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All of our Nest Designs sleep bags and sleep suits come with a TOG rating. TOG stands for Thermal Overall Grade, which is an industry measurement for a product’s thermal insulation—telling you the warmth of a particular item. Our sleep bags and sleep suits use a TOG rating to show the warmth they provide—the higher the TOG, the warmer the product.
Knowing the difference between TOG ratings helps you select the right nighttime sleep suit or sleep sack for your little bub.
Why Nest Designs Uses TOG Ratings
We want to help our customers make the best product selections for their little ones. Providing as much product information as possible, including the TOG rating, helps customers find the perfect baby sleep sack or toddler sleep suit. As TOG is an industry measurement, it helps compare the usefulness of different products.
We’ve created a handy reference chart for TOG ratings at Nest Designs. It will help you narrow down which TOG is best for your little one.
How to Choose the Right TOG
There’s no ideal TOG that suits all conditions, which is why we offer a selection of TOG ratings. There are a variety of factors that help determine the right TOG for a Nest Designs sleep bag or sleep suit. Before purchasing a wearable blanket consider:
• The temperature of your child’s room. This temperature may vary through the seasons or may be influenced by air conditioning in the summer or cranking the heat through the winter.
• The clothing they wear at bedtime. Children may wear a diaper or PJs under their sleep suit. PJs add extra insulation at bedtime; make sure this added layer works with the TOG rating and doesn’t make them overheat through the night.
• Your little one’s overall temperature. Like adults, children run at different temperatures. While some little ones need extra insulation to keep them warm at night, others may need a little less.
Different Materials Have Different TOGS
To figure out the warmth of a sleep suit or sleep sack, look at the TOG rather than the thickness of the fabric. TOG always tells the true story of how warm a product is, where thickness may be misleading. Some fabrics may feel thicker but can come with a lower TOG rating than a thinner, but warmer, material.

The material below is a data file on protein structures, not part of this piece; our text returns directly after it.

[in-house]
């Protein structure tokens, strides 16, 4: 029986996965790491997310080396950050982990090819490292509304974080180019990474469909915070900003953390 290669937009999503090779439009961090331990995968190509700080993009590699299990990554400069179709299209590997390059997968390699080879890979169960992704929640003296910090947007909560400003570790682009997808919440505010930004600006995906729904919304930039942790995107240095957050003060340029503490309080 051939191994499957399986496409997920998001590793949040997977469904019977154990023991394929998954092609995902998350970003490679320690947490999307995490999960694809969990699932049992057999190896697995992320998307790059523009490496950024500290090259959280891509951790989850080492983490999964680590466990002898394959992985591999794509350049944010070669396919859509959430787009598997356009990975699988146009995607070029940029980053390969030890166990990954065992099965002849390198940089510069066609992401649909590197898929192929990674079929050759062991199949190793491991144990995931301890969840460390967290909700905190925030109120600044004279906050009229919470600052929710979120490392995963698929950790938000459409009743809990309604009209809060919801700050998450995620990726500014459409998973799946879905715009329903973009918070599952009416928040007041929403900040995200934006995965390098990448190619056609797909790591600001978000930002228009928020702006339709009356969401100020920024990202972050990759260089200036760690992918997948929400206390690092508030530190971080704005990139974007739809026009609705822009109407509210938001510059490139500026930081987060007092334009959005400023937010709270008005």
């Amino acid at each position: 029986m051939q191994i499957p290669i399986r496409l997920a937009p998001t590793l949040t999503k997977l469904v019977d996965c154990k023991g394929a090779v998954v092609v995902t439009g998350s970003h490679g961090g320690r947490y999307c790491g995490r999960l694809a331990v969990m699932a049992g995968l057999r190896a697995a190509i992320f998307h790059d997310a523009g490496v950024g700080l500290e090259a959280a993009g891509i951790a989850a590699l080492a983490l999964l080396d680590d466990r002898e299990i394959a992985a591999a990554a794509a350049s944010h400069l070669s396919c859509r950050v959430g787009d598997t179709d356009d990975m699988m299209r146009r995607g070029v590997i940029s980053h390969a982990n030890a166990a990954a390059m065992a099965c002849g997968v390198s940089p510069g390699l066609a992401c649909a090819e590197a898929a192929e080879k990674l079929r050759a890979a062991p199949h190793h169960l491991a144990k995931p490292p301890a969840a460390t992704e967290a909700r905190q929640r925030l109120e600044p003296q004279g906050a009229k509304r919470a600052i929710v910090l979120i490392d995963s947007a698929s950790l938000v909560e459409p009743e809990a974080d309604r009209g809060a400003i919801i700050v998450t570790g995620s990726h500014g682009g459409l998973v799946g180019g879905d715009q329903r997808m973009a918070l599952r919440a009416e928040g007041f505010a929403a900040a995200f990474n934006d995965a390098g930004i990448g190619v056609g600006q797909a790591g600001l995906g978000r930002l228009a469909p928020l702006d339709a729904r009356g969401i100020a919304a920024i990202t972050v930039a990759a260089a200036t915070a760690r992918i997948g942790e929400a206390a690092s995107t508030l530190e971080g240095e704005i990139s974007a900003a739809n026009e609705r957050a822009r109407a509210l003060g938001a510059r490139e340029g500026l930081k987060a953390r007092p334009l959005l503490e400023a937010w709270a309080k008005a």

For our warm-weather sleep sacks, we use bamboo and organic cotton which allows more heat to escape, keeping your baby cooler at night. Our wearable blankets for colder seasons use Sorona fill for insulation, which traps heat, increasing the TOG rating for these products. Keep in mind, TOG measures warmth, but not comfort—that’s why we only use premium materials for our sleep suits and sleep sacks.
TOG Ratings for Child’s Safety
TOG ratings started being used for baby and toddler wearable blankets to reduce sudden infant death syndrome (SIDS). Little ones shouldn’t be too cold or too hot. If a baby’s temperature is too cold, they become lethargic and less responsive. If they’re too hot, they become irritable, restless, and in severe cases, susceptible to fever or heat stroke. Overheating especially is dangerous for babies—the right TOG negates this problem by keeping them at a comfortable temperature through the night.
What Temperature Should Your Baby Be at Night?
Choosing the best TOG for your baby leaves them at a temperature that’s not too hot or too cold. Generally, the ideal room temperature for sleeping children is between 20 and 22 degrees Celsius (68 and 72 degrees Fahrenheit). Not sure if your baby’s too hot or cold? Touch the nape of their neck to see if they’re sweaty or cold to the touch and adjust their sleep system accordingly.
The TOG rating system was created in Britain in the 1940s. TOG testing facilities use technology and a TOG meter to determine the warmth rating of a fabric or fabric construction. To figure out a TOG rating, testers compare the temperature flow between a controlled insulation sample and the fabric product being tested. Sensors read temperature differences between the samples and testers calculate the product’s TOG using a math formula.